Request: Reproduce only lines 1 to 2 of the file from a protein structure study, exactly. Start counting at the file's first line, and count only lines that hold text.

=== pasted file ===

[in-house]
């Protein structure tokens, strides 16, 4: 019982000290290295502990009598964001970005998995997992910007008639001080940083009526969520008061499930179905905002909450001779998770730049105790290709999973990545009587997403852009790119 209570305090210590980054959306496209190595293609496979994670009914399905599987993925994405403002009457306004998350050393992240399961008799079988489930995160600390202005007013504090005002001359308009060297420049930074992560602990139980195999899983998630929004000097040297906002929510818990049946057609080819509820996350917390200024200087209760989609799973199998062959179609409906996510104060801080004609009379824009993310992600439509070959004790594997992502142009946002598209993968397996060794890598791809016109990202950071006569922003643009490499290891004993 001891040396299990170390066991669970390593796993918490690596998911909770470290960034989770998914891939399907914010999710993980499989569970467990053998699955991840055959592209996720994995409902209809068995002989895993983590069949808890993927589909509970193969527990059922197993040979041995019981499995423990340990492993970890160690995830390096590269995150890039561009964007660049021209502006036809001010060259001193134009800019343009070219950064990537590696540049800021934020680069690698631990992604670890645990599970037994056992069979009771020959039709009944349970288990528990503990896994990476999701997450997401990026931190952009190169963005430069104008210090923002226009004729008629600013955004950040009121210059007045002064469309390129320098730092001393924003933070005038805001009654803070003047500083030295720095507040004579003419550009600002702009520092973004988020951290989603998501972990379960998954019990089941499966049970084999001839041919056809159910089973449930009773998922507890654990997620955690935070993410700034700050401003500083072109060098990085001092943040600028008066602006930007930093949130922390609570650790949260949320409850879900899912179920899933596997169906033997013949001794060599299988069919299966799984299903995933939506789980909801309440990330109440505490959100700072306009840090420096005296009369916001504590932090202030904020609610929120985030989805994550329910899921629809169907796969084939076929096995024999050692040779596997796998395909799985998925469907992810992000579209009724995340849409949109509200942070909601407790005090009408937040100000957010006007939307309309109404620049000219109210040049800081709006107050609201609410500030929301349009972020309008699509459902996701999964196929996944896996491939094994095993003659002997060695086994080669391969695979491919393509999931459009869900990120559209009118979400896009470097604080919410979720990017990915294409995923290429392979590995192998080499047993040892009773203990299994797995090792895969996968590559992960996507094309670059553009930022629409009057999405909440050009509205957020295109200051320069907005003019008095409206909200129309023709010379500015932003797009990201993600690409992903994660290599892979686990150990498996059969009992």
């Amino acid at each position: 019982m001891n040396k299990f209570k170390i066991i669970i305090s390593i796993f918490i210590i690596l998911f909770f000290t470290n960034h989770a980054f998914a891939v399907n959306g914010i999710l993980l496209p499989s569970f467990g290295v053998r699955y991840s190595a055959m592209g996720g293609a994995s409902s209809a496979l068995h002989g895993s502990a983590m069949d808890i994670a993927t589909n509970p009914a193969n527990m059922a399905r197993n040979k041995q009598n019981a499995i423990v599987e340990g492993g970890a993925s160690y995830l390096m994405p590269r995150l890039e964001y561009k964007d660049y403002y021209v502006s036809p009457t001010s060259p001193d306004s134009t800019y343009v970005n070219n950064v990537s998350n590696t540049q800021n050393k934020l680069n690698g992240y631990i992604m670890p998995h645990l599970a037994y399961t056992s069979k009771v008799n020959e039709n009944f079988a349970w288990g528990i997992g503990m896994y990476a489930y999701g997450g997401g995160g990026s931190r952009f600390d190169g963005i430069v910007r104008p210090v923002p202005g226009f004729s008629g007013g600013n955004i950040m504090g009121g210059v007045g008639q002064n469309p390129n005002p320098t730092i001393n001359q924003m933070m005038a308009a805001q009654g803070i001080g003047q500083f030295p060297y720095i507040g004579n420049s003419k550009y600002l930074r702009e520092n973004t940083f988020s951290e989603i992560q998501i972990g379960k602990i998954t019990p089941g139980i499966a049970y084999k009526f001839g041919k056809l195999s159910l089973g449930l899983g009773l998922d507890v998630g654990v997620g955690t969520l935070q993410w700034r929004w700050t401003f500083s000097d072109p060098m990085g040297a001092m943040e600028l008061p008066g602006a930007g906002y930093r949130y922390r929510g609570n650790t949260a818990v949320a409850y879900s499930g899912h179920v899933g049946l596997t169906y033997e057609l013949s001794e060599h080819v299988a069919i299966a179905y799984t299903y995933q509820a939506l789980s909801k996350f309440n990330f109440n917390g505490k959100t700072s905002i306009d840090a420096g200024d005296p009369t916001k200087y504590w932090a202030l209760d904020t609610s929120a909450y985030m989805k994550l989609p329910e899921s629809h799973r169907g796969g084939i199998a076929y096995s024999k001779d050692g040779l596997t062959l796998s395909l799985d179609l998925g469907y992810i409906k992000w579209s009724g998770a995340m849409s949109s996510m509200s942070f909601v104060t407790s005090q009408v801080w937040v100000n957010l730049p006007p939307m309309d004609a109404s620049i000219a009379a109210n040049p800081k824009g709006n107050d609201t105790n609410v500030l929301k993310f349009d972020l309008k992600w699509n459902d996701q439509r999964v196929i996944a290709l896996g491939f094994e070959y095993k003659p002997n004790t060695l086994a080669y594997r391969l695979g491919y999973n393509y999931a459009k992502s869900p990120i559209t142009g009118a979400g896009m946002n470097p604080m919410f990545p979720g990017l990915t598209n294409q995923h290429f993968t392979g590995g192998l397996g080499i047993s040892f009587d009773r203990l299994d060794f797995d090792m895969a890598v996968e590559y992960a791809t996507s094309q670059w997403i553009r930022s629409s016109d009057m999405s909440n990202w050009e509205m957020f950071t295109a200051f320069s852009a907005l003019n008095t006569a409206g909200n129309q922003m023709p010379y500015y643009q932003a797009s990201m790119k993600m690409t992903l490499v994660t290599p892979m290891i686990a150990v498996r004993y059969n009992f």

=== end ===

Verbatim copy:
[in-house]
């Protein structure tokens, strides 16, 4: 019982000290290295502990009598964001970005998995997992910007008639001080940083009526969520008061499930179905905002909450001779998770730049105790290709999973990545009587997403852009790119 209570305090210590980054959306496209190595293609496979994670009914399905599987993925994405403002009457306004998350050393992240399961008799079988489930995160600390202005007013504090005002001359308009060297420049930074992560602990139980195999899983998630929004000097040297906002929510818990049946057609080819509820996350917390200024200087209760989609799973199998062959179609409906996510104060801080004609009379824009993310992600439509070959004790594997992502142009946002598209993968397996060794890598791809016109990202950071006569922003643009490499290891004993 001891040396299990170390066991669970390593796993918490690596998911909770470290960034989770998914891939399907914010999710993980499989569970467990053998699955991840055959592209996720994995409902209809068995002989895993983590069949808890993927589909509970193969527990059922197993040979041995019981499995423990340990492993970890160690995830390096590269995150890039561009964007660049021209502006036809001010060259001193134009800019343009070219950064990537590696540049800021934020680069690698631990992604670890645990599970037994056992069979009771020959039709009944349970288990528990503990896994990476999701997450997401990026931190952009190169963005430069104008210090923002226009004729008629600013955004950040009121210059007045002064469309390129320098730092001393924003933070005038805001009654803070003047500083030295720095507040004579003419550009600002702009520092973004988020951290989603998501972990379960998954019990089941499966049970084999001839041919056809159910089973449930009773998922507890654990997620955690935070993410700034700050401003500083072109060098990085001092943040600028008066602006930007930093949130922390609570650790949260949320409850879900899912179920899933596997169906033997013949001794060599299988069919299966799984299903995933939506789980909801309440990330109440505490959100700072306009840090420096005296009369916001504590932090202030904020609610929120985030989805994550329910899921629809169907796969084939076929096995024999050692040779596997796998395909799985998925469907992810992000579209009724995340849409949109509200942070909601407790005090009408937040100000957010006007939307309309109404620049000219109210040049800081709006107050609201609410500030929301349009972020309008699509459902996701999964196929996944896996491939094994095993003659002997060695086994080669391969695979491919393509999931459009869900990120559209009118979400896009470097604080919410979720990017990915294409995923290429392979590995192998080499047993040892009773203990299994797995090792895969996968590559992960996507094309670059553009930022629409009057999405909440050009509205957020295109200051320069907005003019008095409206909200129309023709010379500015932003797009990201993600690409992903994660290599892979686990150990498996059969009992």